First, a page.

Frankly, Arabs living in Israel, who just go about their daily lives are treated better by the Israelis than by their fellow Arabs in other Arab countries.
Correct! There is no such thing as a “Palestinian.” They are just Arabs. They never identified as “Palestinian” before the creation of Israel in 1948. And if they think there is such a place as “Palestine”, then go to Jordan. Jordan is 2/3 of British Mandatory Palestine. Israel belongs to the Jews. They should expel all of their Arabs. So should we!
“Consider it shorthand for ‘arabs who lived in the old British Mandate of Palestine who left because of the 1948 War and are now spread out all over the ME’.”
Even that is wrong.
First, the arabs are NEW immigrants, who came AFTER the Jews began to return in the mid-1800s.
“There is not a solitary village throughout its whole extent (valley of Jezreel, Galilea); not for thirty miles in either direction... One may ride ten miles hereabouts and not see ten human beings. For the sort of solitude to make one dreary, come to Galilee... Nazareth is forlorn... Jericho lies a mouldering ruin... Bethlehem and Bethany, in their poverty and humiliation... untenanted by any living creature... A desolate country whose soil is rich enough, but is given over wholly to weeds... a silent, mournful expanse... a desolation... We never saw a human being on the whole route... Hardly a tree or shrub anywhere. Even the olive tree and the cactus, those fast friends of a worthless soil had almost deserted the country... Palestine sits in sackcloth and ashes... desolate and unlovely...”.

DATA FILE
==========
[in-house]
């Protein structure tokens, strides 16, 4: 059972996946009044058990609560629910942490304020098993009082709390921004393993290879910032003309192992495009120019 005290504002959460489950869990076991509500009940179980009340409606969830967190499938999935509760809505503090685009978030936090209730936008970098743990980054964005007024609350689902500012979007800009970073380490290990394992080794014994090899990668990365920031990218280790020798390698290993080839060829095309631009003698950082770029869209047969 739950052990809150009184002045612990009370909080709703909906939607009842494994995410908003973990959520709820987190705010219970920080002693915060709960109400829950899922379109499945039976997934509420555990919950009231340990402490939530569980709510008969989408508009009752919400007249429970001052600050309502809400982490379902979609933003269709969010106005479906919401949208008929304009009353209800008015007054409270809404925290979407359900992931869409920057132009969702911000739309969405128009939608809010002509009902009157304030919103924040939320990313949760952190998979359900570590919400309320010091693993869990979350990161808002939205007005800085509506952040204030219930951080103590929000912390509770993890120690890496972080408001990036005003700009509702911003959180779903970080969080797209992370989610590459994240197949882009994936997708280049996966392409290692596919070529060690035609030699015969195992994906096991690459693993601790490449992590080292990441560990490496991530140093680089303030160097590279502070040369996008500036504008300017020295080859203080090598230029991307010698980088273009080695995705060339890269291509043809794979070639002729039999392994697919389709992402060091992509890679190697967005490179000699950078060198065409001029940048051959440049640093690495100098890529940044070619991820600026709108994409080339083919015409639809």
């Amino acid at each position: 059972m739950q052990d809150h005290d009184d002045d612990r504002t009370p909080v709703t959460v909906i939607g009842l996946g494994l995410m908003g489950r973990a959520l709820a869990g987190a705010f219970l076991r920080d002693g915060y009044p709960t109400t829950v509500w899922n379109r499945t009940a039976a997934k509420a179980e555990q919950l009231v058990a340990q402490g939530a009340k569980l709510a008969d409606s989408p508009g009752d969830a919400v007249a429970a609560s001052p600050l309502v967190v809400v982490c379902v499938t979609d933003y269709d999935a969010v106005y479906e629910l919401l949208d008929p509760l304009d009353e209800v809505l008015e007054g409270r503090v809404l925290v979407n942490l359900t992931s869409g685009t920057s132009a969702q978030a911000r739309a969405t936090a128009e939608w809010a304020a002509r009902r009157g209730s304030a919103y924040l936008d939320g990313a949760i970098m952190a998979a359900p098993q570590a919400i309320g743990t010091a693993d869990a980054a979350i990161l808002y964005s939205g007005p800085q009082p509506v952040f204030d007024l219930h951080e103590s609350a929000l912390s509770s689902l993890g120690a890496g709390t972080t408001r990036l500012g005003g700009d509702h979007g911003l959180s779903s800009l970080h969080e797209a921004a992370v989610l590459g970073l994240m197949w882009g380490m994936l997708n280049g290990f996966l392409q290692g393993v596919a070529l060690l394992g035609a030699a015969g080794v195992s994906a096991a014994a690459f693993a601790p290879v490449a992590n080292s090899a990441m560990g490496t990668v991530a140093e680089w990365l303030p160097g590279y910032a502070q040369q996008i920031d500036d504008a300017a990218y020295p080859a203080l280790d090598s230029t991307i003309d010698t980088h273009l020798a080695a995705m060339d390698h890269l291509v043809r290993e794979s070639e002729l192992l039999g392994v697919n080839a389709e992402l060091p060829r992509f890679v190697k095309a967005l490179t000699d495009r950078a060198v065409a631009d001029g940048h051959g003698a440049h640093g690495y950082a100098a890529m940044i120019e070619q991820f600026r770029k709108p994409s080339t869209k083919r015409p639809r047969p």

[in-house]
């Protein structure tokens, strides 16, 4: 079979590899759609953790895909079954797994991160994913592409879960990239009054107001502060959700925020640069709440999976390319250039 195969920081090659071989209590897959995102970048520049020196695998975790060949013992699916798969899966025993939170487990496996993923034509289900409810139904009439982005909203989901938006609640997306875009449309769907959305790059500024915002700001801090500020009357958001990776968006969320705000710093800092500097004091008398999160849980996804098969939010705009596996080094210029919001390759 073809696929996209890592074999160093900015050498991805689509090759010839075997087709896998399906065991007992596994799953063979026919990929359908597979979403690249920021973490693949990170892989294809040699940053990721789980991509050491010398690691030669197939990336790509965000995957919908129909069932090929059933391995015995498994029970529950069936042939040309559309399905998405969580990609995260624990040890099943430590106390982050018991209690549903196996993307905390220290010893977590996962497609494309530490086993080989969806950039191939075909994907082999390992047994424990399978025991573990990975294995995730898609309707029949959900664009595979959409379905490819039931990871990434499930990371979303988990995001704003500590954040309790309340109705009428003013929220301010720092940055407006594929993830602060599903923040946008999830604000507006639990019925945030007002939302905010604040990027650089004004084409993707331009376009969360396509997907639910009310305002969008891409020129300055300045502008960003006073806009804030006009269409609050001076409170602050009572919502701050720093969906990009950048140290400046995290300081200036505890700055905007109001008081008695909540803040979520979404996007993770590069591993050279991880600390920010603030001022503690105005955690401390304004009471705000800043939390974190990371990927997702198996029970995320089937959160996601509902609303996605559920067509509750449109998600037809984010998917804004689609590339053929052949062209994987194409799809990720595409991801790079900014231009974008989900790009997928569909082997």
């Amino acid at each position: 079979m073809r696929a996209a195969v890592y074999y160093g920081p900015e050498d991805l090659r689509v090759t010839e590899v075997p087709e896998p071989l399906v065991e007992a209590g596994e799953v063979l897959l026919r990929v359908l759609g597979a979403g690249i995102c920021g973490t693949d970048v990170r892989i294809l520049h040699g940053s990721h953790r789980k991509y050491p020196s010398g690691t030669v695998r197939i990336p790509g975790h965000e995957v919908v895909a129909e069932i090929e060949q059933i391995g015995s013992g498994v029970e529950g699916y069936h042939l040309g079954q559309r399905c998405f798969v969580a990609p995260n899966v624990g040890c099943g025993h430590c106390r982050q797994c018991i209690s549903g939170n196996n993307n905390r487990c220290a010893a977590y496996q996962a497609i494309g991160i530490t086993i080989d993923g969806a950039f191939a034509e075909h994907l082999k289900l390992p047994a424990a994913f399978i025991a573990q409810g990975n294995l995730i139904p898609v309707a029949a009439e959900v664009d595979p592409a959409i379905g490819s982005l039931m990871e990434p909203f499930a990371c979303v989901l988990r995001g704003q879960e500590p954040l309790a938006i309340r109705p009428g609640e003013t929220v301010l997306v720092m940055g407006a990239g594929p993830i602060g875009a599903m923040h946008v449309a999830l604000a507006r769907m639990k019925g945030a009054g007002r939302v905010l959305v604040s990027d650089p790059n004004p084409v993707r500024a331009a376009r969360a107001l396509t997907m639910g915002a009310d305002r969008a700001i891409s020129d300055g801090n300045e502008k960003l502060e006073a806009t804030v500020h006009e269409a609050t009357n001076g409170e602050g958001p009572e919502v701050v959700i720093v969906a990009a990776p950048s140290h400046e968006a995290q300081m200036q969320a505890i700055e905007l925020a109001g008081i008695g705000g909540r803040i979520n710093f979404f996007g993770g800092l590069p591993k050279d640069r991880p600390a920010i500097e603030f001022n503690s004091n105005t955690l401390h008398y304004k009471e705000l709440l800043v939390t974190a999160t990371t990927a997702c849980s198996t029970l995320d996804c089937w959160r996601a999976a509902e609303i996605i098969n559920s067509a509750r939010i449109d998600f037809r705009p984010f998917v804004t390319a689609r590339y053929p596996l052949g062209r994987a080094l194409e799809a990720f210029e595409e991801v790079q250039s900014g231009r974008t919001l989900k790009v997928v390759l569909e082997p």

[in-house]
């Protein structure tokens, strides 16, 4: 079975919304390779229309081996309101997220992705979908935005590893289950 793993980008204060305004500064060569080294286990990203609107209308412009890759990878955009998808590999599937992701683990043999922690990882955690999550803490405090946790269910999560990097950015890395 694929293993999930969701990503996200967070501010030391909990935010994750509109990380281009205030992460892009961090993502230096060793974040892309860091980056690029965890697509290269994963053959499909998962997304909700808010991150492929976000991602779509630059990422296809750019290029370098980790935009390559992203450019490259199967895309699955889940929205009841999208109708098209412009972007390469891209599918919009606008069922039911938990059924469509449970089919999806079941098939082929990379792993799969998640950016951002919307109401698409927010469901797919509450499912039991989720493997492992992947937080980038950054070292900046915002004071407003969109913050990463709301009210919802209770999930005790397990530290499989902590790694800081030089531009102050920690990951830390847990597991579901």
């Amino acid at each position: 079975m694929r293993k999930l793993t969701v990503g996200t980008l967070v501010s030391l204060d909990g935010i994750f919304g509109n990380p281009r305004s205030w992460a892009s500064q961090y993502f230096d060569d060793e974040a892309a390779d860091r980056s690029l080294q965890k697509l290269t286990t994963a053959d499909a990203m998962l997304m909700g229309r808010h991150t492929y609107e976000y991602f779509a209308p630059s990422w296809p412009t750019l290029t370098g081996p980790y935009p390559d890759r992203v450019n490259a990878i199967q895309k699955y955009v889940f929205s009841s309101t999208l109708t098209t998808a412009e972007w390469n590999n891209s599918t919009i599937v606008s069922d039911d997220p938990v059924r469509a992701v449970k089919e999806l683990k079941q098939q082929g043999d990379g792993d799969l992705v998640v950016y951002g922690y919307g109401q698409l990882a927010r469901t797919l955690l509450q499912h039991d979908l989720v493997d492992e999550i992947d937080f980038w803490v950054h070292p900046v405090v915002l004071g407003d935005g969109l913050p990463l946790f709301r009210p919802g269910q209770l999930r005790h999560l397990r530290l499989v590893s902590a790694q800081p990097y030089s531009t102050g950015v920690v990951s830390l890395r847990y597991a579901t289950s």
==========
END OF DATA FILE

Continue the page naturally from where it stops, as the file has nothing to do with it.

- Mark Twain, “The Innocents Abroad”, 1867 -
The land in Palestine is lacking in people to till its fertile soil”.
- British archaeologist Thomas Shaw, mid-1700s -
“Palestine is a ruined and desolate land”.
- Count Constantine François Volney, XVIII century French author and historian -
“The Arabs themselves cannot be considered but temporary residents. They pitched their tents in its grazing fields or built their places of refuge in its ruined cities. They created nothing in it. Since they were strangers to the land, they never became its masters. The desert wind that brought them hither could one day carry them away without their leaving behind them any sign of their passage through it”.
- Comments by Christians concerning the Arabs in Palestine in the 1800s -
“Then we entered the hill district, and our path lay through the clattering bed of an ancient stream, whose brawling waters have rolled away into the past, along with the fierce and turbulent race who once inhabited these savage hills. There may have been cultivation here two thousand years ago. The mountains, or huge stony mounds environing this rough path, have level ridges all the way up to their summits; on these parallel ledges there is still some verdure and soil: when water flowed here, and the country was thronged with that extraordinary population, which, according to the Sacred Histories, was crowded into the region, these mountain steps may have been gardens and vineyards, such as we see now thriving along the hills of the Rhine. Now the district is quite deserted, and you ride among what seem to be so many petrified waterfalls. We saw no animals moving among the stony brakes; scarcely even a dozen little birds in the whole course of the ride”.